2 teaspoon(s) baking powder

1 teaspoon(s) ground cardamom or cinnamon

1/2 teaspoon(s) baking soda

1/4 teaspoon(s) salt

2 large eggs

1/2 cup(s) packed light brown sugar

1 cup(s) nonfat buttermilk (see Tips & Techniques)

1/4 cup(s) canola oil

1 teaspoon(s) vanilla extract

DIRECTIONS:

1.To prepare oatmeal crumb: Combine butter, brown sugar, 1/2 cup oats, flour, and cardamom (or cinnamon) in a food processor. Process until mixture is crumbly. Turn out into a bowl and add remaining 1/2 cup oats and walnuts. Combine with fingertips or a fork until blended.

2.To prepare cake: Preheat oven to 350 degrees F. Coat an 8-inch-square pan with cooking spray.

3.Sift flour, baking powder, cardamom (or cinnamon), baking soda, and salt together in a large bowl. Whisk eggs and brown sugar in a medium bowl until well blended. Gradually whisk in buttermilk, oil, and vanilla. Add wet ingredients to dry ingredients in 2 additions, stirring each time to thoroughly blend ingredients together.

4.Spread half batter in prepared pan. Sprinkle half oatmeal crumb evenly on top. Spoon remaining batter over crumbs and gently spread in an even layer. Top with remaining oatmeal crumb.

5.Bake coffee cake until browned and a toothpick inserted in center comes out clean, 35 to 40 minutes. Let cool for 10 minutes. Serve warm.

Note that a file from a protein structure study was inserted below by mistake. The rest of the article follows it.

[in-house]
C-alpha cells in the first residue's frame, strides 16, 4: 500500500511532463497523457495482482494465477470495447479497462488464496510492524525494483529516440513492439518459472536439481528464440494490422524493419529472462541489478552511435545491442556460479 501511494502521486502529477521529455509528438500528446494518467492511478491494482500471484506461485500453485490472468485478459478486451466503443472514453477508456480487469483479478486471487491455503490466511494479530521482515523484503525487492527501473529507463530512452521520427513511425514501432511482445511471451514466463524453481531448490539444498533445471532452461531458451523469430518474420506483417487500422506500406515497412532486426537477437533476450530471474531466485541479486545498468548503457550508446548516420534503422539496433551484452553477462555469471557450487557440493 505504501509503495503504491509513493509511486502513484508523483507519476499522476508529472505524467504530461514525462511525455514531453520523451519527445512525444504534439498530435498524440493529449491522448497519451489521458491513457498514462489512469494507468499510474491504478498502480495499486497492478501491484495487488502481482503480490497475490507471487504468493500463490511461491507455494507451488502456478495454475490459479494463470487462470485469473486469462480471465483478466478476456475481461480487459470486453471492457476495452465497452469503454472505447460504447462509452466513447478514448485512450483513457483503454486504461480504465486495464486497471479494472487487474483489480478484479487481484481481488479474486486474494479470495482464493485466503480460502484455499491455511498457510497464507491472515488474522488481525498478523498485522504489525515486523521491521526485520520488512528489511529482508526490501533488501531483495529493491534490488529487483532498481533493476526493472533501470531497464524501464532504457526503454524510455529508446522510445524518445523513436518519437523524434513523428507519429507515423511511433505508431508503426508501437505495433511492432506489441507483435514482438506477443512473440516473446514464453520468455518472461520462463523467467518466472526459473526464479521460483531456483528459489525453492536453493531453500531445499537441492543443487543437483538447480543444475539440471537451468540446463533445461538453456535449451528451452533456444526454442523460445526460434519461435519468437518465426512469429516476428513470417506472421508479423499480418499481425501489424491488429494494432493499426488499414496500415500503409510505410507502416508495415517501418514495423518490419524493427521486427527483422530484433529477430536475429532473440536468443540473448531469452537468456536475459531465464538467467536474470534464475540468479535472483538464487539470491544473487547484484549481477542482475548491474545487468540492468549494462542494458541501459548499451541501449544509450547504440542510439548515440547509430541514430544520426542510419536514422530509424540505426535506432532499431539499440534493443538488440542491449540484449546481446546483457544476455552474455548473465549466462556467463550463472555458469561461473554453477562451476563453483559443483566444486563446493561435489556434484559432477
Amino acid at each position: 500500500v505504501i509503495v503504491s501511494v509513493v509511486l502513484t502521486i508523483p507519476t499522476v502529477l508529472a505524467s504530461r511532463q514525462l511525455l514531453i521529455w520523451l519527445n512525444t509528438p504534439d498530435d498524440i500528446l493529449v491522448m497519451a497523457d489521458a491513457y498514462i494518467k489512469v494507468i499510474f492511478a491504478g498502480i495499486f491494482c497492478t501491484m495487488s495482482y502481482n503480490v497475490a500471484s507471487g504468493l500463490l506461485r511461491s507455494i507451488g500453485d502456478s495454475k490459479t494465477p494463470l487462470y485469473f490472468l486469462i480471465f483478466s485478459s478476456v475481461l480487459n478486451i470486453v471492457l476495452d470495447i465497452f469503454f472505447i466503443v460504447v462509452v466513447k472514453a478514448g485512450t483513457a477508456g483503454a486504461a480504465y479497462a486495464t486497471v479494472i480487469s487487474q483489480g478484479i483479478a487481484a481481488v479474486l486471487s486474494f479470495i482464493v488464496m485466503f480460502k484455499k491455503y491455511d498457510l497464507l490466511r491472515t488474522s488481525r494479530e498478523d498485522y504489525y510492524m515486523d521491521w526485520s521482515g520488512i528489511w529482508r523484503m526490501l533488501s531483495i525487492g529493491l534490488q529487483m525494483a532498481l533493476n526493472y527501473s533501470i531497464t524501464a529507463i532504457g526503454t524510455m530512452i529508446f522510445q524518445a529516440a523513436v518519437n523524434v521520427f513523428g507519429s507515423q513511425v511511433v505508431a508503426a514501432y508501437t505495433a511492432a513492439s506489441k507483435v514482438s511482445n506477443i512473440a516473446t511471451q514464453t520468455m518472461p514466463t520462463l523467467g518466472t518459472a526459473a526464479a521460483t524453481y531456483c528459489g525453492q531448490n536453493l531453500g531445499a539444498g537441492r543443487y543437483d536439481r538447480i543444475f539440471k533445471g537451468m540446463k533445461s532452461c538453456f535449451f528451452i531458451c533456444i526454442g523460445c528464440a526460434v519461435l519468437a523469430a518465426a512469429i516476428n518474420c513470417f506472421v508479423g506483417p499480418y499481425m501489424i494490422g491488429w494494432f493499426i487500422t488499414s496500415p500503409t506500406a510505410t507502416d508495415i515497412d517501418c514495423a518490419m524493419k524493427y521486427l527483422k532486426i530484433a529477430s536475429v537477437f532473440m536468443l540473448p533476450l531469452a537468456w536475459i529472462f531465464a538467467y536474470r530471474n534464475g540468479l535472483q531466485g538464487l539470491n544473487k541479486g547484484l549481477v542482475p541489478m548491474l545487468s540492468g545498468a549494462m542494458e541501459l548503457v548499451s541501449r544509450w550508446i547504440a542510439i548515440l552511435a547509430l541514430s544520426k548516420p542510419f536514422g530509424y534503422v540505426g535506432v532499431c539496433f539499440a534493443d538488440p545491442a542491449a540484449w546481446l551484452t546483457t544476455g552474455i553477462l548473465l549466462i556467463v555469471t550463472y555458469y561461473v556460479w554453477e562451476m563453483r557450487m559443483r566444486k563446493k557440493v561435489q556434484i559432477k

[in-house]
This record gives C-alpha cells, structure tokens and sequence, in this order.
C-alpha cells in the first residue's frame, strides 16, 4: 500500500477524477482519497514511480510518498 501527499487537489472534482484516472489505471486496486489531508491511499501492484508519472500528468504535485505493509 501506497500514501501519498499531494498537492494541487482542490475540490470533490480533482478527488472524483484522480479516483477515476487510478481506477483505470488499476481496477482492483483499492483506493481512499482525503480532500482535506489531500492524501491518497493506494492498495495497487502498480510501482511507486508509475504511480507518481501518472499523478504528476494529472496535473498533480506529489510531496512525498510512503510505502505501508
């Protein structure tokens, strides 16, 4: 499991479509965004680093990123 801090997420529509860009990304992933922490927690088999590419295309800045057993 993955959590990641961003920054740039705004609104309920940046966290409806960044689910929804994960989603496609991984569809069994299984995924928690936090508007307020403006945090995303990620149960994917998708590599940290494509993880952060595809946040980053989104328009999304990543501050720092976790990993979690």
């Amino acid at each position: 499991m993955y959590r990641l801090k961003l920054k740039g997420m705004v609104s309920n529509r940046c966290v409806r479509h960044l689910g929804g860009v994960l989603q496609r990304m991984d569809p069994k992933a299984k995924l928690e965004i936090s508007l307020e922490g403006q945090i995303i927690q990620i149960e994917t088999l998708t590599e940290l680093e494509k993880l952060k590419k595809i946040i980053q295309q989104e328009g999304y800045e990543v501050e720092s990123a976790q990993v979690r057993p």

Extra Tips & Cool Techniques- (check the technique!)

No buttermilk? You can use buttermilk powder prepared according to package directions. Or make "sour milk": Mix 1 tablespoon lemon juice or vinegar with 1 cup milk.

Make-ahead Tip: Prepare through step 4, cover, and refrigerate for up to 1 day; add about 10 minutes to the baking time.

Enjoy!

Wednesday, April 20, 2011

Lexington Style Grilled Chicken






It's Spring....Here is a healthy and nice meal idea for a spring afternoon..

INGREDIENTS:

2 cups cider vinegar

1/4 cup firmly packed dark brown sugar

1/4 cup vegetable oil

3 tablespoons dried crushed red pepper

4 teaspoons salt

2 teaspoons pepper

2 (2 1/2- to 3-pound) cut-up whole chickens*


DIRECTIONS:

Stir together first 6 ingredients until blended.

Place half each of vinegar mixture and chicken in a large zip-top plastic freezer bag; seal.

Repeat procedure with remaining vinegar mixture and chicken, placing in a separate zip-top plastic freezer bag.

Chill chicken at least 2 hours or up to 8 hours, turning occasionally.

Remove chicken from marinade, discarding marinade.


(*8 skinned and boned chicken breast halves and 8 skinned and boned chicken thighs may be substituted for whole chickens.)

Chill in marinade at least 1 to 2 hours, turning occasionally.


Grill chicken, covered with grill lid, over medium-high heat (350° to 400°) 4 to 5 minutes on each side or until done.


Serve with Ice Tea , a nice salad and cranberry sauce....Enjoy! 

Monday, April 18, 2011

Asian Broccoli Slaw Salad



From time to time...The support staff at my office has a pot luck lunch in which everybody brings a dish that they prepared themselves.  Last week one of our newest employees (She's only been with us a week) brought this delicious dish that was the big hit of the pot luck...Thank You Karen for allowing me to share this with my readers.

INGREDIENTS:

1 bag of Broccoli Slaw

1 half cup of slivered almonds

1 fourth cup of diced scallions

1 third cup of white wine vinegar

1 cup of oil

1 third cup o sugar